What a scam! Who’s bright idea was this?! As far as I’m concerned, the autonomy/independence you gain from driving your own vehicle does not even come CLOSE to outweighing the luxury of going immediately into weekend mode the second you walk out of the office on Friday. I, a definite introvert, would rather be on a train with a bunch of strangers I can ignore in favor of my phone/book/the scenery than alone in my car but constantly thinking about what I have to do next to get to my destination safely. I’m now convinced the only reason cars caught on (and stayed caught on) is because public transportation outside urban centers (and sometimes, in urban centers) in the United States is so poor that most people don’t realize what they’re missing.

3. I’m so bummed out about the weather 😦 I have to be in the city tonight, so I thought I was going to be able to sneak in one more run commute between work and my event this evening, but then it had to go and be 90 million degrees with a heat index of 1903823494239834, so no run commute for me 😦 I’ll be attempting to do yoga in my old apartment instead (“attempting” because my landlord has ripped up most of the carpet now that we’re 99% moved out, so most of the place is just wood floors, and not the nice kind – the “need to wear shoes at all times inside, staples sticking out of it,” kind. But there’s a little area that still has carpet, and I think I could do yoga there.

That being said, I wish CARA would cancel our long run on Saturday. I really doubt it’ll happen–the fact that they sent out an email yesterday specifically saying they won’t cancel doesn’t do much to raise my hopes–but I’m still crossing all my fingers and toes just in case. I don’t understand how running through an Excessive Heat Warning is better than calling it off, especially on a cutback week, especially so early in marathon season, especially since as a group leader, I don’t have the option of not showing up if I feel like it’s not safe to run (spoiler alert: if it’s going to be as hot as they’re saying it’s going to be, I’m not going to feel like it’s safe to run). Of course, who knows what the temperature will actually be on Saturday, so maybe all my righteous indignation is for nothing. That would be a first 😛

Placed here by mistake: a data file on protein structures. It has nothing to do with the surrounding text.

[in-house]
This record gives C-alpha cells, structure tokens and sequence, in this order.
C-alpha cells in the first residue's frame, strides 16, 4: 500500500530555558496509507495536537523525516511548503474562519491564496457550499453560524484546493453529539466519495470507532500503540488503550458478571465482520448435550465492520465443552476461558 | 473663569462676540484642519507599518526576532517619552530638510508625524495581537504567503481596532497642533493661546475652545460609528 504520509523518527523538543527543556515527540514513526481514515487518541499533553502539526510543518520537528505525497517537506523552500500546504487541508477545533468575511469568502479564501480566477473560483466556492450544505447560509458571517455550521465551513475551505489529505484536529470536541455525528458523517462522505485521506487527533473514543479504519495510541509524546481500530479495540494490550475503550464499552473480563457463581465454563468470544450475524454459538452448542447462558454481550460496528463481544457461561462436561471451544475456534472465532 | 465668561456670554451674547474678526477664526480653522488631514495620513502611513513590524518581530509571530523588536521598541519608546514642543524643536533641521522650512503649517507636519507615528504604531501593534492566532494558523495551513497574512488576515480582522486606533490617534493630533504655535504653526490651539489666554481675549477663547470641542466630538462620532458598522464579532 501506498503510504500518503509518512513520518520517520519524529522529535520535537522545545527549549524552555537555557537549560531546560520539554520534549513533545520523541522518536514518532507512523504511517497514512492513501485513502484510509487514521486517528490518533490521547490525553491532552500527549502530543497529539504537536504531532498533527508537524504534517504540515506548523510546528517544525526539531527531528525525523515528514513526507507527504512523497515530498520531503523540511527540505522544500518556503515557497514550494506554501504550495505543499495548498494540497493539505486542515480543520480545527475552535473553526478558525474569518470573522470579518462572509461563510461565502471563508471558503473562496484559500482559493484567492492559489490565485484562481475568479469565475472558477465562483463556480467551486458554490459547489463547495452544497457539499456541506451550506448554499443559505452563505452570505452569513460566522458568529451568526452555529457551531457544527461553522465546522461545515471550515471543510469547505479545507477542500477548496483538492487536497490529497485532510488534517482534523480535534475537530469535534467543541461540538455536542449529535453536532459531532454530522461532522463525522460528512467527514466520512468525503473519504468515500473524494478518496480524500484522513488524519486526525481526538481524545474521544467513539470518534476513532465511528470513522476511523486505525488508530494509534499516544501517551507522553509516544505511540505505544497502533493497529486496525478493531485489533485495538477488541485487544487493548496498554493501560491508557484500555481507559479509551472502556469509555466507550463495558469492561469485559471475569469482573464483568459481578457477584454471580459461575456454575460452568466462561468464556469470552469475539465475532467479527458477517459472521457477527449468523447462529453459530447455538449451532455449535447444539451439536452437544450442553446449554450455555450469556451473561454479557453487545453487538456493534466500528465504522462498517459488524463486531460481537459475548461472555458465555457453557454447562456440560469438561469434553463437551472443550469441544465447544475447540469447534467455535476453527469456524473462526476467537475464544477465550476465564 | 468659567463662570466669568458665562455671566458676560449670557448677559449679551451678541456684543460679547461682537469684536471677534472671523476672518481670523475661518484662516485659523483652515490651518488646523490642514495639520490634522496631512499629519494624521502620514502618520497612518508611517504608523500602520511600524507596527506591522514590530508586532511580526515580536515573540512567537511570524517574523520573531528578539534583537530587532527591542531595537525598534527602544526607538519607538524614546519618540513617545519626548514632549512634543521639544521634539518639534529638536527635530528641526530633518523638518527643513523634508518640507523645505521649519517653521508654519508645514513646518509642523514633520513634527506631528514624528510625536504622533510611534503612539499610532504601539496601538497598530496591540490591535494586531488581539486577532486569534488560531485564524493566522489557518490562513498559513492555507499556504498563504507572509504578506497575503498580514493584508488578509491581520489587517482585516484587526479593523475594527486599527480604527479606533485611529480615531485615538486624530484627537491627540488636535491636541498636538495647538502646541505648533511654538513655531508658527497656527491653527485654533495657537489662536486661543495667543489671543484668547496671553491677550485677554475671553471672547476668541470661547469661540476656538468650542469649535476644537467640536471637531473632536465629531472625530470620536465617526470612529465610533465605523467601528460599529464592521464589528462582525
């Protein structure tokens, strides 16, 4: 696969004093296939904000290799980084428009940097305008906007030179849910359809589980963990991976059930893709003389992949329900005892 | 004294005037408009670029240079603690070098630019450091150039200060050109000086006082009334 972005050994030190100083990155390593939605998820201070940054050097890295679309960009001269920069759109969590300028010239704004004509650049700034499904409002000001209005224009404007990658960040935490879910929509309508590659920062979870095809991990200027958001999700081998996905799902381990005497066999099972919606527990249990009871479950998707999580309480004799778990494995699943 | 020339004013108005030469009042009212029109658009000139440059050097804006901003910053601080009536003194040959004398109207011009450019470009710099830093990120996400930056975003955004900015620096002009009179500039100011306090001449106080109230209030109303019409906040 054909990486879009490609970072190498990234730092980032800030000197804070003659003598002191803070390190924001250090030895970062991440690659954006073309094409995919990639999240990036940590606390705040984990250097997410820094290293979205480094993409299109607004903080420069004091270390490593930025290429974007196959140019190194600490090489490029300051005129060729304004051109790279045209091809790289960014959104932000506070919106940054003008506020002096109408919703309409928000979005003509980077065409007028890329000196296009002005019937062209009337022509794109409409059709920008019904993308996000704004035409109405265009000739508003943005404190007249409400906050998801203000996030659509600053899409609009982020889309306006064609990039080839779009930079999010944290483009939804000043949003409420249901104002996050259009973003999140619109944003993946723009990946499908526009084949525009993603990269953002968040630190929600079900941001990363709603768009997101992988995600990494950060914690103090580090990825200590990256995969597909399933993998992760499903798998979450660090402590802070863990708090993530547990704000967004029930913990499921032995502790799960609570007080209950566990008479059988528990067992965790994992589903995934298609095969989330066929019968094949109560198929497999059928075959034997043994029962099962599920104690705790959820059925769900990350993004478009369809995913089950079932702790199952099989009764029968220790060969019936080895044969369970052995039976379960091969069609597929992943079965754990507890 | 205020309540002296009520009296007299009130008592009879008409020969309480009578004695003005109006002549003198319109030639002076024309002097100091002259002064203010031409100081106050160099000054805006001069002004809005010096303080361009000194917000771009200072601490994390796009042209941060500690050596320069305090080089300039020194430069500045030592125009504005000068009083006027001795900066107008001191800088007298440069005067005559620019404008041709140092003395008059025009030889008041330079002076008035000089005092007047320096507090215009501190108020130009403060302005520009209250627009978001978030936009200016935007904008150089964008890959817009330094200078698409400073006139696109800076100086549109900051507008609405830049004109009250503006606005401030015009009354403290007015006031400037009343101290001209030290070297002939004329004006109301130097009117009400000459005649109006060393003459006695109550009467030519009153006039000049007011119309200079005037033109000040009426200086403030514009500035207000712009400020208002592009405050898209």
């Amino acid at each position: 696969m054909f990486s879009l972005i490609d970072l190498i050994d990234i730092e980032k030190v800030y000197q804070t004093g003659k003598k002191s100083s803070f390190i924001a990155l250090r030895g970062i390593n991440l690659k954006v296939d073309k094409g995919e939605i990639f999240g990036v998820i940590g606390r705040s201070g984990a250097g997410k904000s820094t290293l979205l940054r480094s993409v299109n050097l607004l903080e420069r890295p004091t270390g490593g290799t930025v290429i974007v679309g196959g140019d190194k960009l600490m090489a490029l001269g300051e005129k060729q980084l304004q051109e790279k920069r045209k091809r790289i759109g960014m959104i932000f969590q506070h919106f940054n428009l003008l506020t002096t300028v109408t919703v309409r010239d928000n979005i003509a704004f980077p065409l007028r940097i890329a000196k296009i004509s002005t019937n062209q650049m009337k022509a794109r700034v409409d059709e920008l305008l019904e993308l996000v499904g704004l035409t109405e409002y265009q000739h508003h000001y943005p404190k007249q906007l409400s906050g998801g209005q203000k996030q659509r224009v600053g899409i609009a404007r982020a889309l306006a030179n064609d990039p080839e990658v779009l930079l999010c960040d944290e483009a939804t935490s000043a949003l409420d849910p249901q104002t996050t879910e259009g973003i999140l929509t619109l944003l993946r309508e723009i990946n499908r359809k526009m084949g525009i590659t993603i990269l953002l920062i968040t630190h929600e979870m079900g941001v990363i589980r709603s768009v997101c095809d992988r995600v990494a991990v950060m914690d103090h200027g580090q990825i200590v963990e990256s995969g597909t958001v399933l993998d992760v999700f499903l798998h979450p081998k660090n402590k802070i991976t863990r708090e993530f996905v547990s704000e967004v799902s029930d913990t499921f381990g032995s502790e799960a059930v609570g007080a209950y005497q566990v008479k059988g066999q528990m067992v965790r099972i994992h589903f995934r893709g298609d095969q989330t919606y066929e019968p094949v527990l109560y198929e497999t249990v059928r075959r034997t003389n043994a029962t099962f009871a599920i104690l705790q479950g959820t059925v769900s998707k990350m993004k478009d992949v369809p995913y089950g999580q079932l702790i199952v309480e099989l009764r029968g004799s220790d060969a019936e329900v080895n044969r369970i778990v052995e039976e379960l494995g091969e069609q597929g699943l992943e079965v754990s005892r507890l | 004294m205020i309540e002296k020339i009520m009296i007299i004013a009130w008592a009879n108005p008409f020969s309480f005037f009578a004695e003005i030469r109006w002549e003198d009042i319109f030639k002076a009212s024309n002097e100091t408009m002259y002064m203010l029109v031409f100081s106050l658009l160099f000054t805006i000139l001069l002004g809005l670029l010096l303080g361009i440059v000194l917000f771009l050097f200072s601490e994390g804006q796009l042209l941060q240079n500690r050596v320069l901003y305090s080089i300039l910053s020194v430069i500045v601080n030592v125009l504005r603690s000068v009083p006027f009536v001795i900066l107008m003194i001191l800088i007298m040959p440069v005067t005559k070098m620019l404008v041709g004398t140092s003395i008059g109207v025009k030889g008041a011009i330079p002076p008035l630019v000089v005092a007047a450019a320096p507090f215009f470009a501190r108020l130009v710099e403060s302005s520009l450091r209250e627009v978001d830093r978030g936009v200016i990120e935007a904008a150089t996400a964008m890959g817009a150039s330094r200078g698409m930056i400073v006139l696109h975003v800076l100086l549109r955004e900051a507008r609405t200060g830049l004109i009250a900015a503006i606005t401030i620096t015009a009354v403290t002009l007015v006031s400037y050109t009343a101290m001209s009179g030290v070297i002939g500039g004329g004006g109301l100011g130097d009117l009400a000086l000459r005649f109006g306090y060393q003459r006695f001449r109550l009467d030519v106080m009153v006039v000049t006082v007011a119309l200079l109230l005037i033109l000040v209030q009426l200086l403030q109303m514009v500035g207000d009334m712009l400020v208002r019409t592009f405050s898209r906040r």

Chicago Marathon Training Week 5

Sunday, July 7: Rest
I had started coughing by Sunday courtesy of the thick mucus from my sinuses that thought my throat would be the ideal exit route. Since coughing counts as a below-the-neck symptom, that means all of my workout plans are on hold until it goes away. I also had a low-grade fever on Sunday, so it probably wouldn’t have been in my best interest to work out, anyway.

Monday, July 8: Rest
Still coughing. Still feeling lousy. Still resting. Still worrying about how sore I’m going to be when I feel good enough to strength train again, since it’s almost been two weeks since I last lifted >.<

Tuesday, July 9: Rest
See yesterday.

Wednesday, July 10: Rest
I finally felt like myself by Wednesday, but I was still coughing like crazy. I considered doing yoga in the afternoon, but decided to take one more full rest day to be on the safe side.

Thursday, July 11: 45 minutes elliptical
I decided to give exercise a shot on Thursday and went to the gym in my apartment complex for the first time with the intention of biking. Turns out there’s only one bike in the gym and someone else was already on it, so there went that plan. I jumped on the elliptical instead and did a light workout on it (I covered 2.11 miles in 45 minutes, and my heart rate was in the 120s for the majority of the workout). It felt…ok. It probably wouldn’t have been the worst idea to skip it, but all of these skipped workouts were really taking a mental toll on me. I know my marathon success does not ride on getting in every single run, and I also know that I’m not even trying to have all that much marathon success this year in the first place–I just want to finish–but I hate watching all these planned workouts come and go and not doing anything.